Third-time mum Milli Hill assumed that breastfeeding her new baby would be straight-forward after so much practise. But following weeks of difficulties she discovered that her baby had an undiagnosed tongue-tie.
As many as 1 in 10 babies may suffer from tongue-tie, which occurs when the piece of skin under the tongue (frenulum) is too short and restricts the tongue’s movement. Approximately half of all tongue-ties can lead to serious feeding problems, and it isn’t just breastfeed babies who are affected – tongue-ties can also interfere with bottle feeding as the baby may not be able to form a tight seal around the teat.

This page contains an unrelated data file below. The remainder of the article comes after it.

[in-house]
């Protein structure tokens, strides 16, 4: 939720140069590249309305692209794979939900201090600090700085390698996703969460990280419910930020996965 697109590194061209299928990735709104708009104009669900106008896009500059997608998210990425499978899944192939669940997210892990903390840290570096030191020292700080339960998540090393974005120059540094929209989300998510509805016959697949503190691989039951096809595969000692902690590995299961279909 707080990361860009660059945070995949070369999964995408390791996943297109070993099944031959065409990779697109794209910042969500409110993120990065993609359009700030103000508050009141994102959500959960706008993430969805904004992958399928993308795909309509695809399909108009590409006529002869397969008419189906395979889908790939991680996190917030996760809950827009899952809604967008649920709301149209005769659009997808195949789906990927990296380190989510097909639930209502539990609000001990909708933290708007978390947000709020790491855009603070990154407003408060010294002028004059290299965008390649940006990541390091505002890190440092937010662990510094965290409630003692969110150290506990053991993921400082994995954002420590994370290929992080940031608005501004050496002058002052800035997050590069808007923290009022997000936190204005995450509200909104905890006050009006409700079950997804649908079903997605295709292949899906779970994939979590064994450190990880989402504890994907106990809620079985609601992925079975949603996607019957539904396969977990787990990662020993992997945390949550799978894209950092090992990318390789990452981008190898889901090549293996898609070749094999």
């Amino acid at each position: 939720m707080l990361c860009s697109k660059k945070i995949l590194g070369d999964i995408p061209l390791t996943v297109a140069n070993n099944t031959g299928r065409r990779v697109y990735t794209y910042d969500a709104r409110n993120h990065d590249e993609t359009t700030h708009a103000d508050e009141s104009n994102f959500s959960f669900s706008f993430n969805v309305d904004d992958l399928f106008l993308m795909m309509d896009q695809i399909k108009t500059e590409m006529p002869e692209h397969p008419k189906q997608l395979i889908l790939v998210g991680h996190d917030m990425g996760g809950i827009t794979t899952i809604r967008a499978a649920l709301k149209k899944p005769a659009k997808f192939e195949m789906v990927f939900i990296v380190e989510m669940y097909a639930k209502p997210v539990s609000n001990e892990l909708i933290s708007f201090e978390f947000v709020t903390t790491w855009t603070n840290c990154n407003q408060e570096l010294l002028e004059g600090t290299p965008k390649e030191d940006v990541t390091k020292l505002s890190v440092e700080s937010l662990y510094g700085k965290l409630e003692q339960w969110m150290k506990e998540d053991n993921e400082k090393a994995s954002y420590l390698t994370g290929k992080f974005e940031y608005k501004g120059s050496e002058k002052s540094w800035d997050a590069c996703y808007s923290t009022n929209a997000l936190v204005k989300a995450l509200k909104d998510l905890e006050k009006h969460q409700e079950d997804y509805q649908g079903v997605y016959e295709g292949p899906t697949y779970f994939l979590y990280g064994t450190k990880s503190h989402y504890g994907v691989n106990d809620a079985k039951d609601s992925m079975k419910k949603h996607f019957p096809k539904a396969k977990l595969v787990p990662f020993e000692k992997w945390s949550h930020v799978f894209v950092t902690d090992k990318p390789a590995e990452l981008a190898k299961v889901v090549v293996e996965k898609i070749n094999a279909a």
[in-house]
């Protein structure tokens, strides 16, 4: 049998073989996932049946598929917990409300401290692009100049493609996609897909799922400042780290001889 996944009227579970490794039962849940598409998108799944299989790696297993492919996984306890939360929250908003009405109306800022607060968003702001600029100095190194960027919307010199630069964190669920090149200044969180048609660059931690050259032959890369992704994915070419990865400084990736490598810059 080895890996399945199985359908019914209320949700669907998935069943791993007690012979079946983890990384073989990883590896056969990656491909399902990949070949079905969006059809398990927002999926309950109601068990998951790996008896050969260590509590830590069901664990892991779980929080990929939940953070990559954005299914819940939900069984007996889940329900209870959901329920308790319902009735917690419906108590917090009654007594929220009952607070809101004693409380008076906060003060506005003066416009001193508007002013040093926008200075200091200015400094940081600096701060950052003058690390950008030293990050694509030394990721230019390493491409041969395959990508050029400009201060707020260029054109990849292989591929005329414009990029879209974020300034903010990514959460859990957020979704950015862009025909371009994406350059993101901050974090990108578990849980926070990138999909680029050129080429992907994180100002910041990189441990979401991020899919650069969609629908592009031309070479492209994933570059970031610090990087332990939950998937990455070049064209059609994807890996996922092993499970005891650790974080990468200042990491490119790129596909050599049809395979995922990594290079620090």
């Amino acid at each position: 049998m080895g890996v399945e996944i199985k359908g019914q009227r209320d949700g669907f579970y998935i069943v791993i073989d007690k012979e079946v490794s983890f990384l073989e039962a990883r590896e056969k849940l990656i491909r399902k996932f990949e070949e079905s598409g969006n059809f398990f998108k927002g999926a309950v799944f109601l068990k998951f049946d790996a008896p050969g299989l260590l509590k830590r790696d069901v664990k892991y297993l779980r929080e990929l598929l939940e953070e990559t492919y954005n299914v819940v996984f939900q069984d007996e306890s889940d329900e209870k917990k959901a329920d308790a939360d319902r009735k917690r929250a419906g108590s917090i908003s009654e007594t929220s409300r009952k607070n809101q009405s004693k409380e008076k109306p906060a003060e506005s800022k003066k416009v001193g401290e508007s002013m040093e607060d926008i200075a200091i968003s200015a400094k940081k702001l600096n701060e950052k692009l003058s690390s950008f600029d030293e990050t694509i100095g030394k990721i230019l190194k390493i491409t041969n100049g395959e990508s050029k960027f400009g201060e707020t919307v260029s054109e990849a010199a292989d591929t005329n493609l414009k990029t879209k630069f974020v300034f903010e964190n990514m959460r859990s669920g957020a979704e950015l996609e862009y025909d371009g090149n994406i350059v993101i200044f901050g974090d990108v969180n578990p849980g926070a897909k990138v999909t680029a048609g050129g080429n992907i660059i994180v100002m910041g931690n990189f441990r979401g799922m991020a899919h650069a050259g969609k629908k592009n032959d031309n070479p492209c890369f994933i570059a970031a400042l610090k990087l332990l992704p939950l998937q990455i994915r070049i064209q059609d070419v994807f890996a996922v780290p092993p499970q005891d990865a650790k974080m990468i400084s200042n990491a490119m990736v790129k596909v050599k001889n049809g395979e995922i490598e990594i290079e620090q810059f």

In February, the NCT launched a new campaign to raise awareness of tongue-ties in the UK and to call for better treatment and diagnosis of the condition. Undiagnosed tongue-ties can lead to a range of breastfeeding difficulties, such as pain and nipple damage, engorgement, poor weight gain and baby ‘fussing’ at the breast. One indicator of a tongue-tie is that the baby may have trouble staying latched onto the breast, resulting in a clicking nose as suction is broken.
Although there is an apparent lack of knowledge on tongue-ties among medical professionals, the new NCT campaign will hopefully go some way toward helping more babies and mums get the assistance they need.
To read Milli Hill’s story in full visit: http://www.bestdaily.co.uk/your-life/news/a553201/why-every-new-mother-needs-to-know-about-tongue-tie.html#no